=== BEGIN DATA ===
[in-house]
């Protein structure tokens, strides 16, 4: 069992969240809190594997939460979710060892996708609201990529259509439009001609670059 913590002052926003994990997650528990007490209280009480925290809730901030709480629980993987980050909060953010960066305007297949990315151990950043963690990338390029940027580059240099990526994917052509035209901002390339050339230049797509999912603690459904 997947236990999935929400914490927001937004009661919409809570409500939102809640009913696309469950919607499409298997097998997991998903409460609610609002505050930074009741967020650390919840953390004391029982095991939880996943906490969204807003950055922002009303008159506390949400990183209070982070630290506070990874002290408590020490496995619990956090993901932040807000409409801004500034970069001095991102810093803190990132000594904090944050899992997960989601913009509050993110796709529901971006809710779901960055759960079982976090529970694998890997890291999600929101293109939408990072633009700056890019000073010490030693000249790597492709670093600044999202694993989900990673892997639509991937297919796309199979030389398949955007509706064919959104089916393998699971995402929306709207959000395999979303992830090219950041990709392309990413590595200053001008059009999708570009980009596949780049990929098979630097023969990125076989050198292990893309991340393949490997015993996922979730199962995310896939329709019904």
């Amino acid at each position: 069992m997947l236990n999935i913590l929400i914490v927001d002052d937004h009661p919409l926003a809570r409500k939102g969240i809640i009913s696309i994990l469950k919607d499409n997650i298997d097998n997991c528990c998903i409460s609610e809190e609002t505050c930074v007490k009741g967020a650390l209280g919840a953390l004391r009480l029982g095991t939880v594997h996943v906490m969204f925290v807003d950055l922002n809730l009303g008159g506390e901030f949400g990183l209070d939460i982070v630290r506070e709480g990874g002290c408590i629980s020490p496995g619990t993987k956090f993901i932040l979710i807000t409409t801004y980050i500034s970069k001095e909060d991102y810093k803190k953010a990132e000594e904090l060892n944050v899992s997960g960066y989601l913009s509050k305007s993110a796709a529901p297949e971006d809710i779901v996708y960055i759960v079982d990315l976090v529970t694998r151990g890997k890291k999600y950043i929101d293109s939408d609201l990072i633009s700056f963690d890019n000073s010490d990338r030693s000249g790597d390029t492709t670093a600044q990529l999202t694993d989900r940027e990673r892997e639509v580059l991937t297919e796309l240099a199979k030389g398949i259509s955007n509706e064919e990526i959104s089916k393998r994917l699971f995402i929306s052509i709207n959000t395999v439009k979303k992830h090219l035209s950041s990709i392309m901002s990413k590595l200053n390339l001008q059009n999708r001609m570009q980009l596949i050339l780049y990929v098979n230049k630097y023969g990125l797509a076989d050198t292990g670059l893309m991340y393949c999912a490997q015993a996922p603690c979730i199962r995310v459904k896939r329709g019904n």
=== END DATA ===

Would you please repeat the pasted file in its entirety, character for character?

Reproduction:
[in-house]
């Protein structure tokens, strides 16, 4: 069992969240809190594997939460979710060892996708609201990529259509439009001609670059 913590002052926003994990997650528990007490209280009480925290809730901030709480629980993987980050909060953010960066305007297949990315151990950043963690990338390029940027580059240099990526994917052509035209901002390339050339230049797509999912603690459904 997947236990999935929400914490927001937004009661919409809570409500939102809640009913696309469950919607499409298997097998997991998903409460609610609002505050930074009741967020650390919840953390004391029982095991939880996943906490969204807003950055922002009303008159506390949400990183209070982070630290506070990874002290408590020490496995619990956090993901932040807000409409801004500034970069001095991102810093803190990132000594904090944050899992997960989601913009509050993110796709529901971006809710779901960055759960079982976090529970694998890997890291999600929101293109939408990072633009700056890019000073010490030693000249790597492709670093600044999202694993989900990673892997639509991937297919796309199979030389398949955007509706064919959104089916393998699971995402929306709207959000395999979303992830090219950041990709392309990413590595200053001008059009999708570009980009596949780049990929098979630097023969990125076989050198292990893309991340393949490997015993996922979730199962995310896939329709019904």
């Amino acid at each position: 069992m997947l236990n999935i913590l929400i914490v927001d002052d937004h009661p919409l926003a809570r409500k939102g969240i809640i009913s696309i994990l469950k919607d499409n997650i298997d097998n997991c528990c998903i409460s609610e809190e609002t505050c930074v007490k009741g967020a650390l209280g919840a953390l004391r009480l029982g095991t939880v594997h996943v906490m969204f925290v807003d950055l922002n809730l009303g008159g506390e901030f949400g990183l209070d939460i982070v630290r506070e709480g990874g002290c408590i629980s020490p496995g619990t993987k956090f993901i932040l979710i807000t409409t801004y980050i500034s970069k001095e909060d991102y810093k803190k953010a990132e000594e904090l060892n944050v899992s997960g960066y989601l913009s509050k305007s993110a796709a529901p297949e971006d809710i779901v996708y960055i759960v079982d990315l976090v529970t694998r151990g890997k890291k999600y950043i929101d293109s939408d609201l990072i633009s700056f963690d890019n000073s010490d990338r030693s000249g790597d390029t492709t670093a600044q990529l999202t694993d989900r940027e990673r892997e639509v580059l991937t297919e796309l240099a199979k030389g398949i259509s955007n509706e064919e990526i959104s089916k393998r994917l699971f995402i929306s052509i709207n959000t395999v439009k979303k992830h090219l035209s950041s990709i392309m901002s990413k590595l200053n390339l001008q059009n999708r001609m570009q980009l596949i050339l780049y990929v098979n230049k630097y023969g990125l797509a076989d050198t292990g670059l893309m991340y393949c999912a490997q015993a996922p603690c979730i199962r995310v459904k896939r329709g019904n």